Painter and Herman's labs also investigated the conjugation of antigen to 6-OH position of α-GalCer through a disulfide bond or a maleimido-linker (Compton et al., 2015). 6″-Deoxy-6″-thiol-α-GalCer was first synthesized and was proven to have similar bioactivities as α-GalCer. The thiol group may be trapped with 2,2′-dithiodipyridine followed by reacting with Cys-peptide to form disulfide bond, or reacting with N-propargyl bromomaleimide followed by CuAAC for conjugation with the peptide. Both conjugates induced a stronger peptide-specific cytotoxic response in vivo relative to a mixture of α-GalCer and the peptide.

Liu and Guo designed a fully synthetic cancer vaccine candidate by linking tumor associated STn antigen to α-GalCer through a covalent linker at the 6-OH position (Yin et al., 2017). Previous study showed that PEGylation on 6-OH position of α-GalCer through the amide linker retained the specificity of CD1d receptor and the ability to activate iNKT cells (Ebensen et al., 2007). Therefore, the 6 position of α-GalCer was selected as the site of conjugation via an amide bond to a non-cleavable linker consisted of a non-branched aliphatic chain to link with the STn antigen. STn-β-GalCer was also synthesized as a weak iNKT activator. The synthetic STn-α-GalCer and STn-β-GalCer were mixed with other lipids to form liposomal vaccines, respectively. Based on ELISA results, though the two vaccines generated similar sera IgM titers against STn on BALb/c mice, STn-α-GalCer induced 23-fold higher IgG titers compared to STn-β-GalCer. Subtype analysis indicated the IgG antibodies were primarily IgG1 and IgG3, which were strong inducers of complement-dependent cytotoxicity (CDC) and antibody dependent cell-mediated cytotoxicity (ADCC). In this case, α-GalCer served as a liposomal carrier as well as an adjuvant for iNKT cell activation. In a later study from the Seeberger lab, the liposomal form of Tn-α-GalCer conjugates showed effective activation of anti-Tn immunity in vivo (Broecker et al., 2018). Compared to Tn-CRM197, a protein carrier-based vaccine, the anti-Tn IgG response generated by the liposomal form of Tn-α-GalCer conjugate was more consistent and more specific. Furthermore, the liposomal form of Tn-α-GalCer conjugates also generated long-lasting memory response against Tn, while the Tn-CRM197 only induced memory response to the carrier protein in some of the mice but not to the glycan antigen. Liposomes formed by Tn-lipid conjugate without the α-Gal structure could also generate anti-Tn IgG, but with a lower magnitude of response compared to Tn-α-GalCer liposomes. The size of the liposomes was shown to be crucial in this case. While the ~400 nm sized liposomes promoted Th1-type IgG2a antibodies, the smaller particles (~120 nm) mainly induced the production of Th2-type IgG1 antibodies. This report indicated the multivalent display of antigens by the antigen-α-GalCer conjugated liposome can be beneficial.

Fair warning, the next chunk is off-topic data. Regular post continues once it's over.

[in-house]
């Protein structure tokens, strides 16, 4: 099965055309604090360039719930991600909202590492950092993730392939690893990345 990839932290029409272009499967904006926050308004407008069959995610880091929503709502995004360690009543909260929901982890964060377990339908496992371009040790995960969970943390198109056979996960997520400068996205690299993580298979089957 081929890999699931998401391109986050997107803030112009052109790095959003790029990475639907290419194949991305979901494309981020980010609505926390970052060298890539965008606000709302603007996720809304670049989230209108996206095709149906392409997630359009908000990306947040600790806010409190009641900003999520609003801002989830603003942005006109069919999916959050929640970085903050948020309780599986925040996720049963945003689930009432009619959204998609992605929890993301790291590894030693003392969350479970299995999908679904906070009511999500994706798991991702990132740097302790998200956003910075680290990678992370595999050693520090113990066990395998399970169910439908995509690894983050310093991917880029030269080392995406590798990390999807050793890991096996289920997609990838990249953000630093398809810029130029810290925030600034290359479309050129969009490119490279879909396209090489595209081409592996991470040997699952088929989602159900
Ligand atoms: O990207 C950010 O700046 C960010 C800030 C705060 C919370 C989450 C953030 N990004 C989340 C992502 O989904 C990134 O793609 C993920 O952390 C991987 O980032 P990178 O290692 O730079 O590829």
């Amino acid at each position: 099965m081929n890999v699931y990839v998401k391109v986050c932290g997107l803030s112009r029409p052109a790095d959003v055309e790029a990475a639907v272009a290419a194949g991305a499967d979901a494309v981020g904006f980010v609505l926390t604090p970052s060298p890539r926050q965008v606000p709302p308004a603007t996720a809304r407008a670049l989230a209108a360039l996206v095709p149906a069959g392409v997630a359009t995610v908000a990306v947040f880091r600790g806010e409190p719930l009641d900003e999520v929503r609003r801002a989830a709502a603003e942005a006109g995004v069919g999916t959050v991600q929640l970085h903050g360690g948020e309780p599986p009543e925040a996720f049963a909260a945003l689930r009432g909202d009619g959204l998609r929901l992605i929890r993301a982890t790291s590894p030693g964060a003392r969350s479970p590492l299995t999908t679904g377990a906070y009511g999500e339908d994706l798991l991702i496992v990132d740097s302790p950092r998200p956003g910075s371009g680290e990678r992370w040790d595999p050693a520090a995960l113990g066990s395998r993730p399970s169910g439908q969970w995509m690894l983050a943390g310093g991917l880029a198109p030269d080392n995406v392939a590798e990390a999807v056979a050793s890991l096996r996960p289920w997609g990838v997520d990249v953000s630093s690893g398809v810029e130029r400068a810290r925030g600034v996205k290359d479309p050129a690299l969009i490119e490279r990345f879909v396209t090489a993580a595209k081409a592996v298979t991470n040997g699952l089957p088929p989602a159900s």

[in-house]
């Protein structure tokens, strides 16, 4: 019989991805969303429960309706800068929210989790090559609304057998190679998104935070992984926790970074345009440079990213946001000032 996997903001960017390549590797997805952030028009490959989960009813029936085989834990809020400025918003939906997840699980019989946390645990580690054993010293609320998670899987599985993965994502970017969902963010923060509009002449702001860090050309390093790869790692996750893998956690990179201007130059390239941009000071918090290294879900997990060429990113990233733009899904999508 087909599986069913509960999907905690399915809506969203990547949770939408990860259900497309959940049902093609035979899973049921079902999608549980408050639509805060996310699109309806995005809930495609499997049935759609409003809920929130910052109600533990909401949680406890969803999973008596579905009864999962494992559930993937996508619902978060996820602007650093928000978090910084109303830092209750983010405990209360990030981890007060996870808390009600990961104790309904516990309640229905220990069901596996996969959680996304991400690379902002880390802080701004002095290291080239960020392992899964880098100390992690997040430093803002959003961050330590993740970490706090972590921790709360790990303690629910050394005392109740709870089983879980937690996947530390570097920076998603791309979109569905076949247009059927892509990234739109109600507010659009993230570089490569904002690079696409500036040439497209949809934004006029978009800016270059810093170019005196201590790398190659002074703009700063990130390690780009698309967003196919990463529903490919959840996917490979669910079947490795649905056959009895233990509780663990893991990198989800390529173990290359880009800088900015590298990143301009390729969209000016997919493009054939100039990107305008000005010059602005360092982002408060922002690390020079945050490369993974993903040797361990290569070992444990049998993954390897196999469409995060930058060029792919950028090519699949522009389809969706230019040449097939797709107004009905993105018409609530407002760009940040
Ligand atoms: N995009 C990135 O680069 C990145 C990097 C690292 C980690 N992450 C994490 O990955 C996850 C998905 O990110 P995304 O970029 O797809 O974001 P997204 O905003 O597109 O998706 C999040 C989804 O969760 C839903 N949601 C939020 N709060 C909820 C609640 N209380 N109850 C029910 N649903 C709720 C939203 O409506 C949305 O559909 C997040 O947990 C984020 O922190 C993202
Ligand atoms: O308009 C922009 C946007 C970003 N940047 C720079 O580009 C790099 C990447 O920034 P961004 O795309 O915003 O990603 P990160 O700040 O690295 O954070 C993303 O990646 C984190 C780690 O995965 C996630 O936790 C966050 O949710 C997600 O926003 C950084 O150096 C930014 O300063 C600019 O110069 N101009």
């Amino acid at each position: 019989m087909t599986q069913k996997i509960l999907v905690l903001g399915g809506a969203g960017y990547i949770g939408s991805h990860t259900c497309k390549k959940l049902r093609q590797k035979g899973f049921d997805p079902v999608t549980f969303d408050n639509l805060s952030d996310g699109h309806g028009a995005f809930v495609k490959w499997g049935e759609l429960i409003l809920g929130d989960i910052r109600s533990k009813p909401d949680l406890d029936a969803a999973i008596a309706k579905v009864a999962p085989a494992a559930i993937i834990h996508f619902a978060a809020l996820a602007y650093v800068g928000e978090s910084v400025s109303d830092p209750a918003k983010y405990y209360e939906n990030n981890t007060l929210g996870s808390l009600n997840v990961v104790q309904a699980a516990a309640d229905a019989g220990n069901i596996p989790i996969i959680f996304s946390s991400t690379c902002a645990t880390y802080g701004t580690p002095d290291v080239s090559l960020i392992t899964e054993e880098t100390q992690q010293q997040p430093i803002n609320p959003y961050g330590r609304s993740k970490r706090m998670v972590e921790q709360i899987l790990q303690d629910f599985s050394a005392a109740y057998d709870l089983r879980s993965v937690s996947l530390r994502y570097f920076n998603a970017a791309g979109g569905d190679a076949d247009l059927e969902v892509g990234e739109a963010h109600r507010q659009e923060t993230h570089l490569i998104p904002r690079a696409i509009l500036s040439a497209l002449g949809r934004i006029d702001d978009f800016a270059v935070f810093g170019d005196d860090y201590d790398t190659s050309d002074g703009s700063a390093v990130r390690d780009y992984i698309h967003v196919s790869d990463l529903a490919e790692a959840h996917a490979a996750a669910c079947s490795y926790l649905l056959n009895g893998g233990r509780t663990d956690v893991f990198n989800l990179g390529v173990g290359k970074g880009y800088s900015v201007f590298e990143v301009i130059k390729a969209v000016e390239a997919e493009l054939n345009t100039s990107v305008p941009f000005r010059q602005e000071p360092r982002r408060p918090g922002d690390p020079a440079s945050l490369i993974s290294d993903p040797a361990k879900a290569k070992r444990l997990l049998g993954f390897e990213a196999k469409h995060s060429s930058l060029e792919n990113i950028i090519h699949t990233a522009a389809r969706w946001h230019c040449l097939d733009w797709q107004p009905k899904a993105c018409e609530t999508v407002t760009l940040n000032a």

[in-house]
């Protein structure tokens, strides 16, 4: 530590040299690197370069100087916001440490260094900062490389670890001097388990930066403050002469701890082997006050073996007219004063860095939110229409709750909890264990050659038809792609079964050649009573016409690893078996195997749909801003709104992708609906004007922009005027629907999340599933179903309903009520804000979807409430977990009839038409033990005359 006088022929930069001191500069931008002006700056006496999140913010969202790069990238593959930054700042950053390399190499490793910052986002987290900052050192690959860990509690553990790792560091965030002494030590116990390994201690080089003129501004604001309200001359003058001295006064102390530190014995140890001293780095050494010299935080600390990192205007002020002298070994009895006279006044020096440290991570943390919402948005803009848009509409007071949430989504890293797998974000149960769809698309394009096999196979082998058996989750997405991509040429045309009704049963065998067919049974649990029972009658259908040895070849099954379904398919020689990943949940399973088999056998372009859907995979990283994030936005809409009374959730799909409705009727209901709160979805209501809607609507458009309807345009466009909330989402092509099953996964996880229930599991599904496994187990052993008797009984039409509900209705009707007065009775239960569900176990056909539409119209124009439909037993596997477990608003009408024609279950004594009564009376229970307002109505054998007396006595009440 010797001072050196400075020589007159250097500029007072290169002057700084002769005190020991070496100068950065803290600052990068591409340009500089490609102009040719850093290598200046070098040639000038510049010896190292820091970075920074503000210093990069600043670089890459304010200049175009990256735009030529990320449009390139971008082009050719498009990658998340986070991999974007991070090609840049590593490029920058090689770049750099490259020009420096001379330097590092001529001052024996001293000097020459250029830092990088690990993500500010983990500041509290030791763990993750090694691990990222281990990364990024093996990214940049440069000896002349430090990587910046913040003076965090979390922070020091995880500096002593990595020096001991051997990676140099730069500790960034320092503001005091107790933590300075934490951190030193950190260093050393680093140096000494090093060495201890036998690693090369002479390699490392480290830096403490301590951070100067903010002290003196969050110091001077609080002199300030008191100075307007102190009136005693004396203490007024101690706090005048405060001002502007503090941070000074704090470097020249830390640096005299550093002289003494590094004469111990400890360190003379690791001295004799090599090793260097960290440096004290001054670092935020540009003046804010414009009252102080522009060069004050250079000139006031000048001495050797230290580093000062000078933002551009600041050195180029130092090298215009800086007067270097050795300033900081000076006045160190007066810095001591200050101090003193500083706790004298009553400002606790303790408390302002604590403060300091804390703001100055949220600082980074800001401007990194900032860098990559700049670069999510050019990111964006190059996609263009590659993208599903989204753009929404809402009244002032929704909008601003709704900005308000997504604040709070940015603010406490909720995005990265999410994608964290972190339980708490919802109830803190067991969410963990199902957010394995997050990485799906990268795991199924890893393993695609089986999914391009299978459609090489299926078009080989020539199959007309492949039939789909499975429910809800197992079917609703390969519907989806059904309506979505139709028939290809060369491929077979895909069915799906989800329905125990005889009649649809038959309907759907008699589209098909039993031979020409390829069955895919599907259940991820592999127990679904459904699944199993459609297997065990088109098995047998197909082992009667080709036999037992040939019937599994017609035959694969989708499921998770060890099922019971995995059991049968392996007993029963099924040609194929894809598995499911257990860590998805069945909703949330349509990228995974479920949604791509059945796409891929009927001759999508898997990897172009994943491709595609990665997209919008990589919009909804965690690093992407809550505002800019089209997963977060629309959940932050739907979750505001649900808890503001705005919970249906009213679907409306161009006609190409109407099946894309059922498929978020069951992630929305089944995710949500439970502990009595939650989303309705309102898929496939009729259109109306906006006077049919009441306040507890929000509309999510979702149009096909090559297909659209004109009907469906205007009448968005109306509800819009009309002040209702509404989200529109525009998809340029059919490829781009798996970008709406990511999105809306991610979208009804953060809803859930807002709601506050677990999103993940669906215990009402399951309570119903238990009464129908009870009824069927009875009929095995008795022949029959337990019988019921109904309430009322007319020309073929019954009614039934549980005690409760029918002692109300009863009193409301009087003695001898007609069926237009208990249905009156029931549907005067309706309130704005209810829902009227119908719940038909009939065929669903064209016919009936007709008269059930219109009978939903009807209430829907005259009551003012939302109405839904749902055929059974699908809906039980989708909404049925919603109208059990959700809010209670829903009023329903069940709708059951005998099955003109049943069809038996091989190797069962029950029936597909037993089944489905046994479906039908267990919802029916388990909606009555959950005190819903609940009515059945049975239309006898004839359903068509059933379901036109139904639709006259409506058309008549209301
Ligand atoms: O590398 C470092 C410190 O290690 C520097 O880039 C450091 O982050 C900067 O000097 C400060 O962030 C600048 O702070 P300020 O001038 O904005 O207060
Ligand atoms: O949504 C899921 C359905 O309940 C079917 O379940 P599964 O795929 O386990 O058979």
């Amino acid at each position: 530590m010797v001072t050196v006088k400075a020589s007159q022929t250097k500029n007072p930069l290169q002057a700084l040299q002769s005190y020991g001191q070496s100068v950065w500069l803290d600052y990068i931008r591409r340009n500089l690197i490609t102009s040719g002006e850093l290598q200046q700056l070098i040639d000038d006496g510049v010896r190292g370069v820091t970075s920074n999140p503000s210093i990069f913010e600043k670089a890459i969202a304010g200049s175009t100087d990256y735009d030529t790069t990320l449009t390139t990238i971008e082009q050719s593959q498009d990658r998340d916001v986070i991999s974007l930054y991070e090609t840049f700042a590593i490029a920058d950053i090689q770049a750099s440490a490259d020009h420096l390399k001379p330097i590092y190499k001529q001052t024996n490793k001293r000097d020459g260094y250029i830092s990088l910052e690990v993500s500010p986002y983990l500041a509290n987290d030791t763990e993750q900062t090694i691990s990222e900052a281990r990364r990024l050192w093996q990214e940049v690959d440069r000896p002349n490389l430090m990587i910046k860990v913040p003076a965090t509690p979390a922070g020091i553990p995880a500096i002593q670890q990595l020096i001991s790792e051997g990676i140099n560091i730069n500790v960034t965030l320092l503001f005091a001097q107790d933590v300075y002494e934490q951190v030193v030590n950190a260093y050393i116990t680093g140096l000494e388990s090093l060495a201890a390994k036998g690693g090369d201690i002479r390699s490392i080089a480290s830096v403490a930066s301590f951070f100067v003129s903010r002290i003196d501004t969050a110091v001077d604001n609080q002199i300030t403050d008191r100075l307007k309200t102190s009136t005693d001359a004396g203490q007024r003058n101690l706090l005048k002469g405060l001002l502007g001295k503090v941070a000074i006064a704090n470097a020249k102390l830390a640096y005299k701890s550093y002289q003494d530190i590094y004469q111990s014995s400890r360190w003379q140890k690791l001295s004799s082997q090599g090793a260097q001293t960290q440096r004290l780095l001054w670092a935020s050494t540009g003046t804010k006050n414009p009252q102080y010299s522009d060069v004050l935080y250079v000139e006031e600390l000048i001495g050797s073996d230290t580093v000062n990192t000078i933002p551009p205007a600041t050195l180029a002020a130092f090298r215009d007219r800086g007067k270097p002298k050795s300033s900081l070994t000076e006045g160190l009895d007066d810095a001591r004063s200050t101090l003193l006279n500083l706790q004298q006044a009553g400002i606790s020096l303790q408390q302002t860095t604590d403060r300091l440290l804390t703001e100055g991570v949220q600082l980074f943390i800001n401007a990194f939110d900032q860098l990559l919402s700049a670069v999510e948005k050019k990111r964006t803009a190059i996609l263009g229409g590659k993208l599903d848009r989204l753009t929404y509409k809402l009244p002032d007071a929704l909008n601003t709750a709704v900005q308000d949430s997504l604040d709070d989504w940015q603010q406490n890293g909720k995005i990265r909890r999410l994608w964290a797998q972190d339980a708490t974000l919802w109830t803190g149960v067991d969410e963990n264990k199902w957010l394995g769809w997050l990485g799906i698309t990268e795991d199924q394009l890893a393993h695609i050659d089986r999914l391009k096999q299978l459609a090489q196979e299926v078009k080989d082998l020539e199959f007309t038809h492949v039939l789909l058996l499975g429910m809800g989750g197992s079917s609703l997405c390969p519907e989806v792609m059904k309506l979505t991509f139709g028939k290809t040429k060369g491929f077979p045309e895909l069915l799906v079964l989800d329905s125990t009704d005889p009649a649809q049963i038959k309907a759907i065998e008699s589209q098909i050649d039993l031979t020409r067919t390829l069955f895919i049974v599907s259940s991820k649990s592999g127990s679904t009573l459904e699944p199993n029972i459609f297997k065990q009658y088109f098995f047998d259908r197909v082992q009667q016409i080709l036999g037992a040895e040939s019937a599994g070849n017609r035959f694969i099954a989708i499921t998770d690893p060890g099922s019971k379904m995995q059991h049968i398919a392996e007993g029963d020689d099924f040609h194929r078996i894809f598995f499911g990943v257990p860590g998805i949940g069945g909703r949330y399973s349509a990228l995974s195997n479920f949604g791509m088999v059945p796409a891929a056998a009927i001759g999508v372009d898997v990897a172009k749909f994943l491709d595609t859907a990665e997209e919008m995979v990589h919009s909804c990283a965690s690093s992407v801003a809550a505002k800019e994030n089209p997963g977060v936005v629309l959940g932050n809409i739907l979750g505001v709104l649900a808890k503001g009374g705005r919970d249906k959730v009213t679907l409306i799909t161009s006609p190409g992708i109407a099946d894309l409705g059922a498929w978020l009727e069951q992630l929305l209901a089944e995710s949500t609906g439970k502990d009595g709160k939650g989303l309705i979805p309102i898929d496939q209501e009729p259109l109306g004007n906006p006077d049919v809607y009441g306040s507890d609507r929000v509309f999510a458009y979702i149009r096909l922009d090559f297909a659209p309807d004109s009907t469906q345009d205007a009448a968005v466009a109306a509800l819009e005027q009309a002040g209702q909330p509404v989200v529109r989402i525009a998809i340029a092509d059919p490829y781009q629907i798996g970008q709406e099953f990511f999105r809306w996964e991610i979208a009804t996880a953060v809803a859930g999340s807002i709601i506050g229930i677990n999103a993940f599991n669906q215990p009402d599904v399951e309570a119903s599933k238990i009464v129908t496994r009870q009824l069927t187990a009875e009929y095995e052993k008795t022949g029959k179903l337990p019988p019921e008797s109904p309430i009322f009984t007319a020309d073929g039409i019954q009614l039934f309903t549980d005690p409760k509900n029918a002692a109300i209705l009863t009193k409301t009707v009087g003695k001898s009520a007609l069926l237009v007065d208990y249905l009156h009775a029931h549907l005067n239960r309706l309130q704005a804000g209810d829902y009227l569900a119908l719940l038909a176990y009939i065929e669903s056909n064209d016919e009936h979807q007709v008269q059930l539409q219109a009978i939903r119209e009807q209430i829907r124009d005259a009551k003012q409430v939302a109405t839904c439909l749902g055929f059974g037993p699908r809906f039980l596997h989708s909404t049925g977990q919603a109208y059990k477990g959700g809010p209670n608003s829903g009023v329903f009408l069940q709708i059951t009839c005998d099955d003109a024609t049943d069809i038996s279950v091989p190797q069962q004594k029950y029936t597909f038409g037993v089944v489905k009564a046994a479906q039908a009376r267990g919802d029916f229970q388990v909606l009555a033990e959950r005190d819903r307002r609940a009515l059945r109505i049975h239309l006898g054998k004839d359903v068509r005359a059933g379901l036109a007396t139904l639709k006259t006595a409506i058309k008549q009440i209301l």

The aforementioned examples have shown the promises of antigen-α-GalCer conjugates as vaccines. The conjugates have been reported to have a stronger protective effect compared to the antigen and α-GalCer mixture. Short peptides and carbohydrates antigens can be used and multiple methods for conjugation were developed, which provided flexible ways for vaccine design. The liposomal form of antigen-α-GalCer covalent conjugates can further help inducing strong and tunable immune responses.

Modified Dextran

Dextran is a branched natural polysaccharide containing α-1,6-linkage between glucoses as the backbone with α-1,3 linked branches. It is a biocompatible, biodegradable and FDA proved material. Dextran is water soluble and is easy to modify with other functional groups to achieve environment responsive properties. Though crystalized dextran particles can serve as vaccine delivery vehicle as reported (Schröder and Ståhl, 1984; Shen et al., 2013), most studies have focused on modified dextran as a candidate for vaccine design. In this section, we discuss only modified dextran.

Acetalated Dextran

Acetalated dextran (Ac-Dex) is a pH responsive material first reported in 2008 by the Fréchet's group (Bachelder et al., 2008). It can be synthesized easily from dextran through a single step acetal formation with 2-methoxypropene. In contrast of dextran, Ac-Dex is not soluble in water and can form microparticles using an emulsion procedure. Under acidic conditions, the acetals get hydrolyzed to unmask the parent water soluble dextran structure and therefore breaking up the hydrophobic microparticles. In their study, a model hydrophobic payload, OVA, was encapsulated inside Ac-Dex particles via double emulsion with a loading rate of 3.6 wt%. At pH = 7.4, the particles were stable, while in pH = 5.5 buffers, the particles degraded within 24 h. T cell activation assay showed that OVA loaded Ac-Dex particles significantly increased MHC I presentation of SIINFEKL on RAW macrophages compared to free OVA group. The Huang group applied Ac-Dex to deliver foreign antigens for anti-tumor therapy (Kavunja et al., 2017). The SIINFEKL loaded Ac-Dex particles significantly enhanced the efficiency of SIINFEKL reaching tumor tissue and successfully slowed down tumor growth. In vivo CTL assay indicated the OVA loaded Ac-Dex induced CTL responses without additional adjuvants (Kavunja et al., 2017). With the ability of enhancing CTL activation, these Ac-Dex particles were highly efficacious in protecting mice from tumor induced death.